For the past five years I drive down to Hebron regularly. It started when my friend Murad Amro invited me to visit the city. I wasn’t really sure how to get there and I was not yet comfortable driving around the West Bank. So I drove to Beit Jala, near Bethlehem, then took a cab to Bethlehem and then a service to Hebron. It was a very hot summer and it was the holy month of Ramadan. “Are you crazy?” the cab driver who took me to Bethlehem asked me, “going to Hebron during Ramadan?” He thrust a chilled water bottle in my lap and said: “Here, take my water bottle so at least so you don’t die of thirst.” He was concerned that the Hebronites, known for being devout Muslims, would let me die slowly of thirst.
“Thank you, but I am sure I will be fine.”
I have never been with Muslims during Ramadan who did not offer me food and drink.
I met Murad in the city center and my first visit to Hebron began. He took me through the main part of town through the checkpoint into Shuhada street in the Old City. The checkpoint roughly divides H1 from H2 – two designations that divide Hebron into a section that includes the old city where five hundred Israeli settlers and the army that shields them control the lives of about fifty thousand Palestinians, (H-2), and a larger section where Palestinians are mostly left alone (H-1), except for the restrictions imposed on them by the existence of this separation and prevents or limits their access to the Old City and the Ibrahimi Mosque. The separation of the two parts of the city and the checkpoints exist to accommodate those same five hundred fanatic Israeli zealots who seek to ruin the lives of over half a million Palestinians who call Hebron and its surrounding villages, home.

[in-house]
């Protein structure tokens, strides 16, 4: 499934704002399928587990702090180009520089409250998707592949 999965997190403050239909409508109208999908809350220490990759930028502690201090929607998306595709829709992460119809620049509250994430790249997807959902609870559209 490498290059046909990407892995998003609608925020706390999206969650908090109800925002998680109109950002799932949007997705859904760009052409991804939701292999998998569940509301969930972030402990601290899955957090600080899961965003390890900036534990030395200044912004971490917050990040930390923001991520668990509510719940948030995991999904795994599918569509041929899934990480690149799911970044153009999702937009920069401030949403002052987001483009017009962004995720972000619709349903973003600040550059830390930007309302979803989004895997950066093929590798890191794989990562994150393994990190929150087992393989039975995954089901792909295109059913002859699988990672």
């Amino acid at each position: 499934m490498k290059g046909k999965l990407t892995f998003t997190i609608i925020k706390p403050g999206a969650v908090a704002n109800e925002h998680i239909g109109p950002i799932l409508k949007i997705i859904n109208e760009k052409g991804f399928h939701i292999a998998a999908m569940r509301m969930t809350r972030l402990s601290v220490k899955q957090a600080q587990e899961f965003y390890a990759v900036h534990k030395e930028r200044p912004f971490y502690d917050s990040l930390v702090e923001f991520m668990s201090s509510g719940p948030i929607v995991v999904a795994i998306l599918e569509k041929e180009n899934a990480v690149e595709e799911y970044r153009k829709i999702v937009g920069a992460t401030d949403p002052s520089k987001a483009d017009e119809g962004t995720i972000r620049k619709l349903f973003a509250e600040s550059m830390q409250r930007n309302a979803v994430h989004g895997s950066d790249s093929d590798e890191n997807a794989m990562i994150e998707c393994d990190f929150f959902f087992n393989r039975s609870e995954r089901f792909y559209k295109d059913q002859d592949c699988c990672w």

The soldiers manning the checkpoint are unusually rude and patronizing and are offensive even by Israeli standards. Once we were done with them, we walked through Shuhada Street. Once a thriving market, now many of the ancient buildings are abandoned, all the shops are closed and thousands of Palestinians forced into unemployment and poverty and as a result of the Israeli policies and practices designed to drive out the Palestinians. Eventually we reached the point in the street manned by an Israeli soldier whose job it is to tell Palestinians that they are not allowed to proceed. “Don’t you see how horrible it is for a Jewish soldier to tell people they can’t walk along the street because they are Palestinian?” I had to ask.
“Am I allowed to walk in H-1? Will they let me through or kill me?” he asked as though this was just plain fair. “I walked there and I was fine.” I replied, but of course, I am not a soldier and protector of the occupation.
Though Hebron has a reputation for being a nest of extremist Palestinian fanatics, the only violent fanatics in the city are Israelis. Tel-Rumeida is a lovely hill which overlooks the old city of Hebron and offers a breathtaking view of this ancient city. It is covered with olive trees and Roman ruins as well as Palestinian homes, all of which Israeli settlers covet with passion. The trunks of the olive trees are so thick you can tell they have been around for a thousand years or more. In order to protect the hill and the Palestinian homes from being taken over by Israelis, Youth Against Settlements, or YAS maintain a constant presence there. They use one of the homes as their headquarters, and there they sit, day in and day out, conducting their sacred work… (emphasis added)